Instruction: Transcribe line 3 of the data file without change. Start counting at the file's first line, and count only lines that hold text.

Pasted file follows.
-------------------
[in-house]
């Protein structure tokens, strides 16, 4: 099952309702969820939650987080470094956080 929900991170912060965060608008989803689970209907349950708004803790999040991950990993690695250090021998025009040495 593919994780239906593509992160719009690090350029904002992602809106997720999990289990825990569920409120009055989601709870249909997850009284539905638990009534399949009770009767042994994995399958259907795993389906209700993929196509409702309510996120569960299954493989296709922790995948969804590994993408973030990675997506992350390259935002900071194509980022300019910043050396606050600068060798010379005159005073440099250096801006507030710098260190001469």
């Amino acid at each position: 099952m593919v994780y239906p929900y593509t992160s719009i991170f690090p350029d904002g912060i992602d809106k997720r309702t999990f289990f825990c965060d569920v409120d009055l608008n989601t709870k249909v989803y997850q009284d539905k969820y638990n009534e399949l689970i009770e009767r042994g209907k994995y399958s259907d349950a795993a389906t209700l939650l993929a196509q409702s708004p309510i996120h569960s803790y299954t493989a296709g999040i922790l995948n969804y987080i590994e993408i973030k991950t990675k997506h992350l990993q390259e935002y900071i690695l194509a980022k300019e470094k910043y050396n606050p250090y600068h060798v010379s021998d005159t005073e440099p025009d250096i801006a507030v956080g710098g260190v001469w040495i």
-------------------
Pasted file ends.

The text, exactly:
């Amino acid at each position: 099952m593919v994780y239906p929900y593509t992160s719009i991170f690090p350029d904002g912060i992602d809106k997720r309702t999990f289990f825990c965060d569920v409120d009055l608008n989601t709870k249909v989803y997850q009284d539905k969820y638990n009534e399949l689970i009770e009767r042994g209907k994995y399958s259907d349950a795993a389906t209700l939650l993929a196509q409702s708004p309510i996120h569960s803790y299954t493989a296709g999040i922790l995948n969804y987080i590994e993408i973030k991950t990675k997506h992350l990993q390259e935002y900071i690695l194509a980022k300019e470094k910043y050396n606050p250090y600068h060798v010379s021998d005159t005073e440099p025009d250096i801006a507030v956080g710098g260190v001469w040495i």